Gladys Knight: A candid conversation

Special to the NNPA from The Chicago Defender

Motown Records was considered the number one most influential company to lead in setting a precedent for talent, style, good music, swag and success. The Detroit label was founded on the same business model of automotive companies that ruled the blue collar town during that time. Founder Berry Gordy believed in building a company that scouted and signed raw talent, polished them and carried them through an assembly line of artist development that is sadly missing in today’s music business.

Gladys Knight and the Pips were part of the ‘golden era’ of Motown Records. They contributed to its long illustrious line-up of catalog hits that included “Neither One of Us”, “I Heard It Through the Grapevine”, “If I Were Your Woman” among them. In 1976, the group left Motown and joined Buddah Records where they continued to create a string of classic hits like “Midnight Train to Georgia”. After much success Ms. Knight moved on to embark on a successful solo career with Columbia Records and MCA Records reuniting with the Pips in the 1980’s. The lead vocals on each song belonged to Gladys Knight and her smooth and timeless voice still rings strong today.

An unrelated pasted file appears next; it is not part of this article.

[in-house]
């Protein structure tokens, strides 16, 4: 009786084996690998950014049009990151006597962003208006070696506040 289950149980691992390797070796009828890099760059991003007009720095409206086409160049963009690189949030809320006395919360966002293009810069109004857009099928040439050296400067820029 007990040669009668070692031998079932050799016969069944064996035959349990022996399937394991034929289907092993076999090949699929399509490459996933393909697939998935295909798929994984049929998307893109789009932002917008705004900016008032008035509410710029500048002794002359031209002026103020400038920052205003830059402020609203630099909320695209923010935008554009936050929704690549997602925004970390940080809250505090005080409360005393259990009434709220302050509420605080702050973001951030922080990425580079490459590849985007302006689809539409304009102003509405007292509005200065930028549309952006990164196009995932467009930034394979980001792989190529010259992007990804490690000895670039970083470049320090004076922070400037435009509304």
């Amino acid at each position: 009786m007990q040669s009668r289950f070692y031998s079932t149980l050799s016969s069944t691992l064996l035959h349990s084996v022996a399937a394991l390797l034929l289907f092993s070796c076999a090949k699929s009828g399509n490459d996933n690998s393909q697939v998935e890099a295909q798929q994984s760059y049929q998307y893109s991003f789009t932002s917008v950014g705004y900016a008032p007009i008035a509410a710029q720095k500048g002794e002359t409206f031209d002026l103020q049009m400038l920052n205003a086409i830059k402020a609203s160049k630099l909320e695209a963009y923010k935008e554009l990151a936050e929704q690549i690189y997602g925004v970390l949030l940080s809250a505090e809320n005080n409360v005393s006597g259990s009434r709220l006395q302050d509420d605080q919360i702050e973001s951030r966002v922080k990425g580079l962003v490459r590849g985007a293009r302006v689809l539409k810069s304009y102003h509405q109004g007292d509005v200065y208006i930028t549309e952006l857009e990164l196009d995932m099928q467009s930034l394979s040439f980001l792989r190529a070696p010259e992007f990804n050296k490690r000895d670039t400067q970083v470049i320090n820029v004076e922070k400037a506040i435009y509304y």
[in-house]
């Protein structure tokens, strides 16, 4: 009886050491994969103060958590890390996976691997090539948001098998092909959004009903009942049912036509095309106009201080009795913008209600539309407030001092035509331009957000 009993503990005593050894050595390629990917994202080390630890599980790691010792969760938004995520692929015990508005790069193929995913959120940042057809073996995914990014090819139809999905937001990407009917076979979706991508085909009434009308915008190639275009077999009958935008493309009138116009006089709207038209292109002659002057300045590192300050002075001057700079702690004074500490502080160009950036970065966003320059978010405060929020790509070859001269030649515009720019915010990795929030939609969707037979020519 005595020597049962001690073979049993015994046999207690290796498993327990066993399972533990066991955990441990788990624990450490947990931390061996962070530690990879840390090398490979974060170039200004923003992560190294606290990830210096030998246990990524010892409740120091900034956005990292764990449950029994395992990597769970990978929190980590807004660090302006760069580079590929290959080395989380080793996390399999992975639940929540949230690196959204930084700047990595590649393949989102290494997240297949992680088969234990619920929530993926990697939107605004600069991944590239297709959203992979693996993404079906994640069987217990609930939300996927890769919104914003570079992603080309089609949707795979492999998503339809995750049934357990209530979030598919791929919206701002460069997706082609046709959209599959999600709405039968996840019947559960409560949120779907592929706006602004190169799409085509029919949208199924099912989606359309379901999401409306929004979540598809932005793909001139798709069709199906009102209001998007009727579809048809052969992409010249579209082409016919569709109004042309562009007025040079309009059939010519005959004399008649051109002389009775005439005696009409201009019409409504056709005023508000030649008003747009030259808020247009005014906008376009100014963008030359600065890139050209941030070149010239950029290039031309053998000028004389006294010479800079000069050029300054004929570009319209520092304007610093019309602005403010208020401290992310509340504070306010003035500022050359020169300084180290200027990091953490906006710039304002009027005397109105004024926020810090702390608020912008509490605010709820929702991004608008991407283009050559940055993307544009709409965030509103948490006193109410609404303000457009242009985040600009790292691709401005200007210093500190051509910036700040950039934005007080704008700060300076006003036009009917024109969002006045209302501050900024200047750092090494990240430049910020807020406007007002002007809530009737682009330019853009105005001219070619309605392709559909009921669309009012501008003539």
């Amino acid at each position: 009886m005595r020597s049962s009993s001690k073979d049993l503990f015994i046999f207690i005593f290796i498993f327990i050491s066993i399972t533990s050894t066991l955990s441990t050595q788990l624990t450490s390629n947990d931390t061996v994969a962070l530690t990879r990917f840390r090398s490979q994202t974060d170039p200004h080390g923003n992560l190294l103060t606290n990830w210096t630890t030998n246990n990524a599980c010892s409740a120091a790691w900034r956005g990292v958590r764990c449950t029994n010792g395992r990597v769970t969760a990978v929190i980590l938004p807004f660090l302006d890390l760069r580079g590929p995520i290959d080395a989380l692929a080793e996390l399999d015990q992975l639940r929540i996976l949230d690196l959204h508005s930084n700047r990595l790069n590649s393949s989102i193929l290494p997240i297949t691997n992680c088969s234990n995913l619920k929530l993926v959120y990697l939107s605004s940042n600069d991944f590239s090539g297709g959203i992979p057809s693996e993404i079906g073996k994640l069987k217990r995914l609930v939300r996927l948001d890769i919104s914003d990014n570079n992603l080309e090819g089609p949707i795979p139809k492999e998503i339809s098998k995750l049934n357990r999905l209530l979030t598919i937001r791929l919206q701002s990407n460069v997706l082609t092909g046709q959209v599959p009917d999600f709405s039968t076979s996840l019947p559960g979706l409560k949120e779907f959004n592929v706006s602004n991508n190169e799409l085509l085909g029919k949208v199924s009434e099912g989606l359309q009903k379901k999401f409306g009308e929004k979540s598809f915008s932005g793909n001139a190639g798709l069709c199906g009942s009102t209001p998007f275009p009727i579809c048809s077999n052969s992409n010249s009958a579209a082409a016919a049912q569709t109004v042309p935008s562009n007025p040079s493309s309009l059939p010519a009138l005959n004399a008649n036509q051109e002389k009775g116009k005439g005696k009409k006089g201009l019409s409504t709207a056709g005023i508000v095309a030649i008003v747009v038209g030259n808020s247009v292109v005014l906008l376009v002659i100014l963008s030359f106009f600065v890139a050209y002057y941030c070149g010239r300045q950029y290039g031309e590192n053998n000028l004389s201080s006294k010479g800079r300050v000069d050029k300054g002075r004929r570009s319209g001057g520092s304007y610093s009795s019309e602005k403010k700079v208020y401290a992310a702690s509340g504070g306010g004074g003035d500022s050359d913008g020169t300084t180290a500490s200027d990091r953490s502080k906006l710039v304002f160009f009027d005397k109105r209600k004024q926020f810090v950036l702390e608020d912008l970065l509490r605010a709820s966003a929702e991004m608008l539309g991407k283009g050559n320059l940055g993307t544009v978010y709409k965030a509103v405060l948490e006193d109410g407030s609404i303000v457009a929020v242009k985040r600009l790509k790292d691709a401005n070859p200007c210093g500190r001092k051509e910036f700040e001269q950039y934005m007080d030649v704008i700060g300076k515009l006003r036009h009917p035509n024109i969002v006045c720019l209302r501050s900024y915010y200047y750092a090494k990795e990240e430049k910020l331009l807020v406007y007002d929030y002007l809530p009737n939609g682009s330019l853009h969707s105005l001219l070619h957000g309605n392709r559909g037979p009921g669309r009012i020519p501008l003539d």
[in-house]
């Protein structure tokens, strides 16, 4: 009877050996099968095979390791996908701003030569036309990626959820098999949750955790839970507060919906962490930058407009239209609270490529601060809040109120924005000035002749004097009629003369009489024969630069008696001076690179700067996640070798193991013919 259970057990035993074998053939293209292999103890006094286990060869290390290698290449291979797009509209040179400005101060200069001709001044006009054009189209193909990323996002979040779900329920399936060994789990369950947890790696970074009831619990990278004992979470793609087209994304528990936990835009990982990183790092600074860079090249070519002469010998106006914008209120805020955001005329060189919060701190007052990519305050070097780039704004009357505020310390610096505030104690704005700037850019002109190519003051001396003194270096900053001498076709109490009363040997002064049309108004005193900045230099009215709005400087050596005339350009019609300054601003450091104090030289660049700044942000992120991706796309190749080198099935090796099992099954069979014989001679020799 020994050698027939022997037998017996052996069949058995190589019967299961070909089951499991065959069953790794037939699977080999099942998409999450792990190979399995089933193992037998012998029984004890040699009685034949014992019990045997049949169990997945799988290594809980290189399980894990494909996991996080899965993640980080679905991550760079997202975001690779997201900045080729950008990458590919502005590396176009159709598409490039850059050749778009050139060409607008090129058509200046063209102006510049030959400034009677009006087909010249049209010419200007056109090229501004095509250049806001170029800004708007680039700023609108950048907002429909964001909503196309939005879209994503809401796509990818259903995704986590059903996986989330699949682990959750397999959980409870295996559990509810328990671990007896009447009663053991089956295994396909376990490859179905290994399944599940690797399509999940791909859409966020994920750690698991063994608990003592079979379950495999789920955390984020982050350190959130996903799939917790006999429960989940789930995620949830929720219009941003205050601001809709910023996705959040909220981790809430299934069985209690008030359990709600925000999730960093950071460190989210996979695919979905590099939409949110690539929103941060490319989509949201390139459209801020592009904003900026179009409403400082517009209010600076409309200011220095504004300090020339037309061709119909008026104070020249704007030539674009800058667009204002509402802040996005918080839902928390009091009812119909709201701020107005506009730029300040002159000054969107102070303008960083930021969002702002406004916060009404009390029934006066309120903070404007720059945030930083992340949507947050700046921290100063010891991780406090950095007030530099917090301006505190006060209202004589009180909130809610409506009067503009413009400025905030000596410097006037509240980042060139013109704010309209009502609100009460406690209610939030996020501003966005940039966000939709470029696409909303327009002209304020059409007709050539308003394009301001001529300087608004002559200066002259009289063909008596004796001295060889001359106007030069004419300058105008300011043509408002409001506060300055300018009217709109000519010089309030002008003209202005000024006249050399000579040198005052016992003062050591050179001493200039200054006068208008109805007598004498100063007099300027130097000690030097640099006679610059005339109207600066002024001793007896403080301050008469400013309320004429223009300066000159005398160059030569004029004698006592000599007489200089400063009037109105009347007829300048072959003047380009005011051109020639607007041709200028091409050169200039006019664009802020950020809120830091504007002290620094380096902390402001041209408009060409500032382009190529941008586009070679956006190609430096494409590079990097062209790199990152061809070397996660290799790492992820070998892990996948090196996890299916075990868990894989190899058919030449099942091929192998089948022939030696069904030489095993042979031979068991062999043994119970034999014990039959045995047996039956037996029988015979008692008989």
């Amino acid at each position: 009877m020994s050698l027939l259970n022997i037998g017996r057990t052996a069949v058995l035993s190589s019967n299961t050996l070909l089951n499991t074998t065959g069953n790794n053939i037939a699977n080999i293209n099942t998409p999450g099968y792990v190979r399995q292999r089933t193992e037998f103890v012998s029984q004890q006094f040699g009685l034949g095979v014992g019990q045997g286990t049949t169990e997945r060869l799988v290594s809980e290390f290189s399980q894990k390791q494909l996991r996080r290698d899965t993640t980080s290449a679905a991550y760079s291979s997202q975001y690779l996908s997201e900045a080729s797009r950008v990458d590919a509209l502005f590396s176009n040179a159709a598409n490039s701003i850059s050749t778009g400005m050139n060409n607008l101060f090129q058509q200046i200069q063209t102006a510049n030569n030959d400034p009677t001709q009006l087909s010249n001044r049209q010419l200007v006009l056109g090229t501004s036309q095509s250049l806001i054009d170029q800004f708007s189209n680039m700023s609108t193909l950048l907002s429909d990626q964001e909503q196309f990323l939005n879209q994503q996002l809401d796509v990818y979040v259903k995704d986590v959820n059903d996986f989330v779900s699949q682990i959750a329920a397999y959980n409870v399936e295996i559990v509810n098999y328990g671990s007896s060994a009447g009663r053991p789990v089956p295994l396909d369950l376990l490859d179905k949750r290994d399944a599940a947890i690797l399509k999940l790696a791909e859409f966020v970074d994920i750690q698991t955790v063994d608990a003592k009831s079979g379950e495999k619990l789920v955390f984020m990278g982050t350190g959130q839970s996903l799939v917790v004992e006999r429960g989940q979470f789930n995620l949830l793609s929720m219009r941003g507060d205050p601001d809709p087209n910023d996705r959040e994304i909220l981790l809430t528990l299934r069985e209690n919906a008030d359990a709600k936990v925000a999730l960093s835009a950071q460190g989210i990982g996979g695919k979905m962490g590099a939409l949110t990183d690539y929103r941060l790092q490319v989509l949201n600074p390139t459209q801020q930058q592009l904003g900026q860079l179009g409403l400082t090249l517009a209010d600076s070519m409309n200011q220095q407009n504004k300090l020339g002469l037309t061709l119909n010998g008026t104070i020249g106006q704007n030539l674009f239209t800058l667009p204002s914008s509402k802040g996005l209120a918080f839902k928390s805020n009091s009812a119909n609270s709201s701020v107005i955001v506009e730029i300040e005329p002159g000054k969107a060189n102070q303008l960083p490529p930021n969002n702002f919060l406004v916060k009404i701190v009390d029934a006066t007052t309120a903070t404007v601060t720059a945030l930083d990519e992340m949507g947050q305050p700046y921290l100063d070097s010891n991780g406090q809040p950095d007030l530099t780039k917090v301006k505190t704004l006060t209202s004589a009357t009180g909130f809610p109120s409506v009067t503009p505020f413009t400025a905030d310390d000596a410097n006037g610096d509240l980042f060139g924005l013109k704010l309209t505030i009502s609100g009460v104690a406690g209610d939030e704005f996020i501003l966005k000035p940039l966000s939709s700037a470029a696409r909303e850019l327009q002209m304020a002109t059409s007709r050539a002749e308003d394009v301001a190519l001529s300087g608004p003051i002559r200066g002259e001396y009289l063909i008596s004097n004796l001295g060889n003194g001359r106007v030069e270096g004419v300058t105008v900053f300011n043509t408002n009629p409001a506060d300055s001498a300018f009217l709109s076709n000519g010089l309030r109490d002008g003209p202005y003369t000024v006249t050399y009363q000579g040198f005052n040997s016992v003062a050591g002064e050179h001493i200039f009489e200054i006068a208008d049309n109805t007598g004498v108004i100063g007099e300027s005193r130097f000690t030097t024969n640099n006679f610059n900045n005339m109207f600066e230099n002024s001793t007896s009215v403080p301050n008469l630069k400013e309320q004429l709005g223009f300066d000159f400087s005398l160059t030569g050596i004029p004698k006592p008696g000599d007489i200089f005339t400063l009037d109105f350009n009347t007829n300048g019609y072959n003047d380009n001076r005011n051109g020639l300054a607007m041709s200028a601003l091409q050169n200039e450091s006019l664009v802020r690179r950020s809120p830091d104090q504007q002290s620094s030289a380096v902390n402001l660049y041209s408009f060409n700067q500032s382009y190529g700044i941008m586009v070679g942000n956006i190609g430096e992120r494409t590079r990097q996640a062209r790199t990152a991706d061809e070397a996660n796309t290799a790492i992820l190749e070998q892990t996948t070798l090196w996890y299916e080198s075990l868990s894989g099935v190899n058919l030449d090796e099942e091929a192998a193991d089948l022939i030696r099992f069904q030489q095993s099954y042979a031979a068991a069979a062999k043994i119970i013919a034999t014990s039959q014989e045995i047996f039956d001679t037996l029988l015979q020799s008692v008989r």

Chicago Defender had an opportunity to engage the seven-time Grammy awarded artist and Rock and Roll Hall of Fame inductee in candid conversation while in town for a concert at Ravinia and to promote her latest single “Just A Little”. The independent release of her single is available on September 25th and produced by Grammy award producer, S1. She’s no stranger to overseeing her own music company but this time it’s with the help of her husband and manager.

“I told my crew, please don’t sign me to another record label. You can give people chance, after chance, after chance but it hasn’t changed,” Knight said. “Why do you think there aren’t any record labels left? People got tired of not being paid while these mega companies are at the top with executives living in big houses, owning luxury cars and taking our money sending their kids to college. I have kids in college as well and I need my money.”

With her new company, comes new talent and she’s happy to bring on young and fresh ears to the camp. Rising singer and current vocal arranger, R&B singer Avehre has managed to capture Knight’s interest in becoming one of the premiere artists on her independent label.

“Avehre is an amazing, talented and respectful young man. My husband has taken him under his wing. They are in the studio right now,” Knight said. “This man can write, produce and do his own thing.”